And the two books listed in this final quote I still haven't managed to plow completely through.
Economics came on my radar screen when I was twelve or thirteen, When someone gave me a copy of Capitalism and Freedom, by Milton Friedman, one of the greatest defenders and advocates of capitalism....Reading Friedman led me to next plow through Adam Smith's Wealth of Nations.  The pin maker, the division of labor, and the "invisible hand"--all of it made sense to me.
It makes me feel a bit under accomplished.  When I was thirteen, I don't really know what I was reading.  Nancy Drew, maybe.  Certainly nothing with any academic heft.  I always got good grades, but I was lazy enough to avoid any real work.  Shame on me!  But alas, that is perhaps why I will never be in the center of great world events. 

However, when I put on my "heavenly values glasses", raising a family is most definitly being in the center of a great world event.

Thursday, July 1, 2010

Call Me Self Righteous,...

but some people have no conscience. 

I got a forward today that sounded too good to be true.  Turned out it was.  It was a pdf alleging to be of six coupons from FritoLay each for a bag of Doritos worth up to $5.00.  These could then be printed continuously and used until 12/31/10.

I thought this was a pretty generous offer and couldn't imagine how FritoLay could make money offering something like that.  So I did a little bit of checking.  Sometimes when I suspect a hoax, I really have to search to find out the truth.  Other times has already checked it out for me and their result pops up on a quick google search.  But this time there were tons of hits.  I was curious to know what others were saying about these coupons, so I opened up a bunch of sites to satisfy my curiousity.

Come to find out, internet circulated coupons constitute a huge area of fraud.  The problem is extensive enough that the CIC, which is a coupon use watch dog group established in the 80s, keeps a data base of all the fraudulent coupons floating around.  Many stores no longer accept even legitimate on-line coupons because they cannot usually tell the difference.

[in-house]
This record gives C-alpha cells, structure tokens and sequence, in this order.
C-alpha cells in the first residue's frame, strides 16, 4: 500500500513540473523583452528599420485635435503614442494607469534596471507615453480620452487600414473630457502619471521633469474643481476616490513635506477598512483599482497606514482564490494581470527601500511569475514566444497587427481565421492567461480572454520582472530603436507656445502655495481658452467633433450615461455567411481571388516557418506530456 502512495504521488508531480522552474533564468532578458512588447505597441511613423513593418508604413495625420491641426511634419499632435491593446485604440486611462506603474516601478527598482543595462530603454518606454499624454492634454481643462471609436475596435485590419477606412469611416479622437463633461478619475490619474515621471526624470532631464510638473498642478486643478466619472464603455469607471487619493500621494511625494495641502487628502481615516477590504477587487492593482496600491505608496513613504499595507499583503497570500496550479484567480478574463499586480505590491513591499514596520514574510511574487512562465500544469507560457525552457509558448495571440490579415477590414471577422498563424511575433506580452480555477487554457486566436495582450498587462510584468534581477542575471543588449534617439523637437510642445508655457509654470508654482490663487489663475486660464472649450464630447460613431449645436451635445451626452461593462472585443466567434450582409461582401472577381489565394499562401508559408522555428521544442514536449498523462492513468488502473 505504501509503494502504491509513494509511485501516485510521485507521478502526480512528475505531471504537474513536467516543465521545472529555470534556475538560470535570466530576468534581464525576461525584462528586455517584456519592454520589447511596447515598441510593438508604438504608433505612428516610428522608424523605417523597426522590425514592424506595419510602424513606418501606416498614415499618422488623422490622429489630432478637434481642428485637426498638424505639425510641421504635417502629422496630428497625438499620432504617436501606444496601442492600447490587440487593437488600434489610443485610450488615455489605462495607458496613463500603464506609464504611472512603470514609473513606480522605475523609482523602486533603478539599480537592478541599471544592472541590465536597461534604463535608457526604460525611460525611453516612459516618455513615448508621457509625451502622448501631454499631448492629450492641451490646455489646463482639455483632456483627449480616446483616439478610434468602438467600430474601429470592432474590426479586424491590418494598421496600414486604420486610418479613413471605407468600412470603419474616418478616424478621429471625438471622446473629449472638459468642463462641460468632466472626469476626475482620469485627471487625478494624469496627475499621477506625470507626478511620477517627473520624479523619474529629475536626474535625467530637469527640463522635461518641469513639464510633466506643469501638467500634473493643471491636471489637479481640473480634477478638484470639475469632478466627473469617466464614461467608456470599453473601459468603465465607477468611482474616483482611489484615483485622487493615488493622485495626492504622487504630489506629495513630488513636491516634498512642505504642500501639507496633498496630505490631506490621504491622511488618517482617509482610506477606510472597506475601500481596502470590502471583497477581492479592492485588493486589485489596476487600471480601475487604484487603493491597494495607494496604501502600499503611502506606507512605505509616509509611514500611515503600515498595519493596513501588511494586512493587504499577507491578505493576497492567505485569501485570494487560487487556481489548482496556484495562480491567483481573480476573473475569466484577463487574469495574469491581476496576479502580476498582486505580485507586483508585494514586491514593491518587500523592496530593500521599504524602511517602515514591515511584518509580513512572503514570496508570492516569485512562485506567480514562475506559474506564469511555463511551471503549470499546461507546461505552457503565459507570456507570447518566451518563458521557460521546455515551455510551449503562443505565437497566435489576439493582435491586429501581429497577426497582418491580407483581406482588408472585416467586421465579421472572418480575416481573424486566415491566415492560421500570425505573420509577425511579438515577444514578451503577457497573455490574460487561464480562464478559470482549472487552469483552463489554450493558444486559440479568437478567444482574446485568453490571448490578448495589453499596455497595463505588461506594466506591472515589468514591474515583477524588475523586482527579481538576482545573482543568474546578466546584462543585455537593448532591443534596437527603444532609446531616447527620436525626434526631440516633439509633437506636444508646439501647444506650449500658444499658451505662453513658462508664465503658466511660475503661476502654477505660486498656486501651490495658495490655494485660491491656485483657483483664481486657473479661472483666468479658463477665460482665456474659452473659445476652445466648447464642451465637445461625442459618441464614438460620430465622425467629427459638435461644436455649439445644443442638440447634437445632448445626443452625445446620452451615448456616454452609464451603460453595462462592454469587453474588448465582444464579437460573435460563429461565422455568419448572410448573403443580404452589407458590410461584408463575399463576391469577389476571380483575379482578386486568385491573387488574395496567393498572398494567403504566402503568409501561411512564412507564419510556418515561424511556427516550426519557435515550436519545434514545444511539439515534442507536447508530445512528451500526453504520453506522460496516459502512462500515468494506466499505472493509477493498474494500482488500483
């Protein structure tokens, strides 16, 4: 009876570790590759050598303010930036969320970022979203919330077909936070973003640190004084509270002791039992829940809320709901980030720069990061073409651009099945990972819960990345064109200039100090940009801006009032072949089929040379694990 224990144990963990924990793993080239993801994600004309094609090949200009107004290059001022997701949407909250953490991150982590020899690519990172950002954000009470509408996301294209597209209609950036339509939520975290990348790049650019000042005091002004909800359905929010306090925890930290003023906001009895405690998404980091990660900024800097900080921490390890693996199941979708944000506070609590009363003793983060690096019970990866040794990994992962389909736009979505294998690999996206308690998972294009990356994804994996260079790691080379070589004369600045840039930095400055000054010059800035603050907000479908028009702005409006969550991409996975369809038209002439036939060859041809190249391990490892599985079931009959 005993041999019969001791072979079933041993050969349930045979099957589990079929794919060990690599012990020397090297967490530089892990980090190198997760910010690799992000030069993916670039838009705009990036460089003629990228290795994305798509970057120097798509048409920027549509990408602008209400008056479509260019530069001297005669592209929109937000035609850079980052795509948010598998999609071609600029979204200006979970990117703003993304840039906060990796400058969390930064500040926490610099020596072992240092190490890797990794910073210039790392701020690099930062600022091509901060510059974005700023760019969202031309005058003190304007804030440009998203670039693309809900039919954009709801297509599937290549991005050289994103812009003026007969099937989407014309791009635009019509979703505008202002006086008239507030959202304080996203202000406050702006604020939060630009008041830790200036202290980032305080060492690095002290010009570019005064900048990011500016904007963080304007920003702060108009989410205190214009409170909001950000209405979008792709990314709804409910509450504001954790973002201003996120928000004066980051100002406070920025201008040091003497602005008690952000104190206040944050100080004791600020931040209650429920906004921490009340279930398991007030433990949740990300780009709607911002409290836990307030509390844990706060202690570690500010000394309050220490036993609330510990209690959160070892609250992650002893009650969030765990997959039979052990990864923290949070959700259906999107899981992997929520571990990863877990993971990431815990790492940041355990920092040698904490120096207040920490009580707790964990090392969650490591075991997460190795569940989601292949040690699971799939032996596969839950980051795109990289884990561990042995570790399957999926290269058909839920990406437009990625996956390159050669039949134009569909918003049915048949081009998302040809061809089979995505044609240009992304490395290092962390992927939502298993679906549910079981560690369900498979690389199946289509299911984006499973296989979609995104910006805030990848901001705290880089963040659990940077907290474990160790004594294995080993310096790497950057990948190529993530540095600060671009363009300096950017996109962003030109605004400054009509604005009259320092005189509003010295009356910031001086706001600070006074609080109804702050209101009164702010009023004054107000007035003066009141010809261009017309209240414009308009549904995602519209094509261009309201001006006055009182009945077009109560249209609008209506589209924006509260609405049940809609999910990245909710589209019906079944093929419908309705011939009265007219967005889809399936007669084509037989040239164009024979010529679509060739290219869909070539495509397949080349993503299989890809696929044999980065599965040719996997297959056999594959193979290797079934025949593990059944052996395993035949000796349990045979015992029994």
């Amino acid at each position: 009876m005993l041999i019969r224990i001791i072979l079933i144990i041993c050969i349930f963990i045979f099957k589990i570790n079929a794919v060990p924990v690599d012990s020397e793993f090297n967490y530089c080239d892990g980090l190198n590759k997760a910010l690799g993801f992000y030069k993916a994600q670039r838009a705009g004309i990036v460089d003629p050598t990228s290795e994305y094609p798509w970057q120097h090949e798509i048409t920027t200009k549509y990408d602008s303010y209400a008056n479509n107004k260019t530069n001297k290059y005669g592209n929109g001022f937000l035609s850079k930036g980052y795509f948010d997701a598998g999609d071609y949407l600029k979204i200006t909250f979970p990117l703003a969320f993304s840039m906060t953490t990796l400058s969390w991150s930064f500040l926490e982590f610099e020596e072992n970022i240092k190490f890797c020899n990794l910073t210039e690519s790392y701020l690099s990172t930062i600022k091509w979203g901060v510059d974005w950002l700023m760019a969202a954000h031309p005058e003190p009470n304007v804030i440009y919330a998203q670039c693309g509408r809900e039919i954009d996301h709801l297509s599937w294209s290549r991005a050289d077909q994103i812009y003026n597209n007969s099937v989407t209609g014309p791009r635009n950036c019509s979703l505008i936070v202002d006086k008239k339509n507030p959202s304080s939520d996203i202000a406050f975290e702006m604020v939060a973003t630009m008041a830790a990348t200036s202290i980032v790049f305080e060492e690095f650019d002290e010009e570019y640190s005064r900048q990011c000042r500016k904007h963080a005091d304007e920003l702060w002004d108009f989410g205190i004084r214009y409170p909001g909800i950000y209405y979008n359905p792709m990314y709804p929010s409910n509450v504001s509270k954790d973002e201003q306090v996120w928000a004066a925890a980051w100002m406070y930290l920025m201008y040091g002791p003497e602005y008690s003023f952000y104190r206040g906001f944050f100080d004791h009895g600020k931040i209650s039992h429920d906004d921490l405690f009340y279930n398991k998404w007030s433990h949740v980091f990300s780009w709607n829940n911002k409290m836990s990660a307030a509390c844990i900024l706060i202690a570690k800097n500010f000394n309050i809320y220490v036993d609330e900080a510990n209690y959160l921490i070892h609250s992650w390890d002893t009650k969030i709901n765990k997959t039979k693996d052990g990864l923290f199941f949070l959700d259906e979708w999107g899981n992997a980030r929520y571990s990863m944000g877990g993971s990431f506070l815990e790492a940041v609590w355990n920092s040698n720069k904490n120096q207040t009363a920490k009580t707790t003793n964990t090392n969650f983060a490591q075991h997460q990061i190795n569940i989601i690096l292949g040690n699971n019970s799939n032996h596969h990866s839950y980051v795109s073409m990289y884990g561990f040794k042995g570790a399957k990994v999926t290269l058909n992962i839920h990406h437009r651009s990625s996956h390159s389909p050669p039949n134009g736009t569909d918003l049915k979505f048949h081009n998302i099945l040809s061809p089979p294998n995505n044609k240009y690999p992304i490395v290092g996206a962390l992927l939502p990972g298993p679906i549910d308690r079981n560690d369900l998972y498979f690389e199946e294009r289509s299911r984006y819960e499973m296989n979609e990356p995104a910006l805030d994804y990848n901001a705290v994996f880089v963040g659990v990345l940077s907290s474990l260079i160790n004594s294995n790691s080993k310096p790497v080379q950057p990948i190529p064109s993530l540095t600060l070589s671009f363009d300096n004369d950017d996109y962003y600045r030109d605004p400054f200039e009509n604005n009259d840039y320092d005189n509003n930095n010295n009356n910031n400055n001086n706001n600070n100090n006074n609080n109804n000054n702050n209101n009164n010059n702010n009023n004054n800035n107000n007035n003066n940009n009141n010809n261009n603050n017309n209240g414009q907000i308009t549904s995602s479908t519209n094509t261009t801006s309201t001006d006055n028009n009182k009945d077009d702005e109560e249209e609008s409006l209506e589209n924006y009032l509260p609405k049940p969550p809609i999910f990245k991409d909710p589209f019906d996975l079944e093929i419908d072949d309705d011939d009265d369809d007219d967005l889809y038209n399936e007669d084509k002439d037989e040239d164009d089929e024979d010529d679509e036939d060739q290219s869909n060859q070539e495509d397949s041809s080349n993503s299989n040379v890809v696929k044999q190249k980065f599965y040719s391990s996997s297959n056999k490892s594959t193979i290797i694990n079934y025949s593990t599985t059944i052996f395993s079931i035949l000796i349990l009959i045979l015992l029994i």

I just can't believe that people create these fake coupons and send them everywhere.  I also found a thread on a message board debating the morality of using them after one has found out they are fraudulent.  This just fries me.  Do people think Doritos grow on trees?

So, don't use internet circulated coupons without checking up on them.  You may inadvertently be committing a crime.

And do check out the above link.  You will be amazed at all the commonly used products for which there are fake coupons floating around.  Many companies offer rewards for finding the perpetrator.

Excellent Nerd Quotes

From what recently released book are these quotes?

The context of this first quote is part of a description of a summer job in the county clerk's office between the author's junior high and high school years.
The process of government was thrilling.  I spent most of my time filing crime and divorce papers, but I also watched trials and county commission meetings and even sat in on the Board of Equalization, though I couldn't figure out what they were talking about, other than that it had to do with money and taxes.  I was fascinated by county government and read whatever I could find about the esoteric disputes of county government theory.
This quote shares with readers the story of a teacher, a Mr. Tolman, who stretched his students' political vistas.
As luck would have it, he was my teacher in 1968, and he made sure I kept up with all that year's earth-shattering events.  But he also took me aside and in his prim, proper manner told me that if I wanted an A, I had to get involved in a political campaign.  At the time, I was a little over five feet tall, had glasses with thick frames, wore hush puppies, and carried a briefcase.  A's mattered a lot to me.
I find great joy in these quotes.  Aren't we all just a little geeky in our own way?  And this author was eventually in the center of major world events in spite of his nerdy youth.  What hope!